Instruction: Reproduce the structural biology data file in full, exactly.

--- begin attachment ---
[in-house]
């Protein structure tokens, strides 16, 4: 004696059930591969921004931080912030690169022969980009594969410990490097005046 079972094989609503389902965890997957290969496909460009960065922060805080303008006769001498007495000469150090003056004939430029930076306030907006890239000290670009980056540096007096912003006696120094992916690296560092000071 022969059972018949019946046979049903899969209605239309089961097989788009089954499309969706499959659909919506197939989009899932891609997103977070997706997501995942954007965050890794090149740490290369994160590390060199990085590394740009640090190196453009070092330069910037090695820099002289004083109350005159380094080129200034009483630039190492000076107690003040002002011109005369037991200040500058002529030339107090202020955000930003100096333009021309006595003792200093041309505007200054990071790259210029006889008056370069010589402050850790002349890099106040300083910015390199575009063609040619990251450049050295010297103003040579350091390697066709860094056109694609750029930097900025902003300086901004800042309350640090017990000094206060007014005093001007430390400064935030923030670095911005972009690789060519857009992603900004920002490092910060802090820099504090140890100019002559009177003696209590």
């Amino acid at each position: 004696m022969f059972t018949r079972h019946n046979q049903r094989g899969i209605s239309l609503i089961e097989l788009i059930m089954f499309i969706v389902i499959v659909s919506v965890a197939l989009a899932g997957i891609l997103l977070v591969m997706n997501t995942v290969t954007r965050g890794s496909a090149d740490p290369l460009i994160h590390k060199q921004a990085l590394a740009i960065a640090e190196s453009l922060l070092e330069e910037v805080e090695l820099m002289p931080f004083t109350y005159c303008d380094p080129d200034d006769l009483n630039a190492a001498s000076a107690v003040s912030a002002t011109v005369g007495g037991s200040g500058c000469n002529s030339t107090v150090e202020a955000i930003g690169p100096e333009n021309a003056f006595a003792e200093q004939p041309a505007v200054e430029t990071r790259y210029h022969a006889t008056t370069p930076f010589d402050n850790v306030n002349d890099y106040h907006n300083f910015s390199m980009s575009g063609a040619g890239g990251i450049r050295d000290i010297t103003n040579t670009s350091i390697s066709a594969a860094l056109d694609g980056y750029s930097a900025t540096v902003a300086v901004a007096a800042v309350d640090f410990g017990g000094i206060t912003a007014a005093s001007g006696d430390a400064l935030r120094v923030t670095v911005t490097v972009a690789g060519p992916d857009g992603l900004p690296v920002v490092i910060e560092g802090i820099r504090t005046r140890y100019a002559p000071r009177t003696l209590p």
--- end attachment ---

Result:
[in-house]
């Protein structure tokens, strides 16, 4: 004696059930591969921004931080912030690169022969980009594969410990490097005046 079972094989609503389902965890997957290969496909460009960065922060805080303008006769001498007495000469150090003056004939430029930076306030907006890239000290670009980056540096007096912003006696120094992916690296560092000071 022969059972018949019946046979049903899969209605239309089961097989788009089954499309969706499959659909919506197939989009899932891609997103977070997706997501995942954007965050890794090149740490290369994160590390060199990085590394740009640090190196453009070092330069910037090695820099002289004083109350005159380094080129200034009483630039190492000076107690003040002002011109005369037991200040500058002529030339107090202020955000930003100096333009021309006595003792200093041309505007200054990071790259210029006889008056370069010589402050850790002349890099106040300083910015390199575009063609040619990251450049050295010297103003040579350091390697066709860094056109694609750029930097900025902003300086901004800042309350640090017990000094206060007014005093001007430390400064935030923030670095911005972009690789060519857009992603900004920002490092910060802090820099504090140890100019002559009177003696209590």
């Amino acid at each position: 004696m022969f059972t018949r079972h019946n046979q049903r094989g899969i209605s239309l609503i089961e097989l788009i059930m089954f499309i969706v389902i499959v659909s919506v965890a197939l989009a899932g997957i891609l997103l977070v591969m997706n997501t995942v290969t954007r965050g890794s496909a090149d740490p290369l460009i994160h590390k060199q921004a990085l590394a740009i960065a640090e190196s453009l922060l070092e330069e910037v805080e090695l820099m002289p931080f004083t109350y005159c303008d380094p080129d200034d006769l009483n630039a190492a001498s000076a107690v003040s912030a002002t011109v005369g007495g037991s200040g500058c000469n002529s030339t107090v150090e202020a955000i930003g690169p100096e333009n021309a003056f006595a003792e200093q004939p041309a505007v200054e430029t990071r790259y210029h022969a006889t008056t370069p930076f010589d402050n850790v306030n002349d890099y106040h907006n300083f910015s390199m980009s575009g063609a040619g890239g990251i450049r050295d000290i010297t103003n040579t670009s350091i390697s066709a594969a860094l056109d694609g980056y750029s930097a900025t540096v902003a300086v901004a007096a800042v309350d640090f410990g017990g000094i206060t912003a007014a005093s001007g006696d430390a400064l935030r120094v923030t670095v911005t490097v972009a690789g060519p992916d857009g992603l900004p690296v920002v490092i910060e560092g802090i820099r504090t005046r140890y100019a002559p000071r009177t003696l209590p």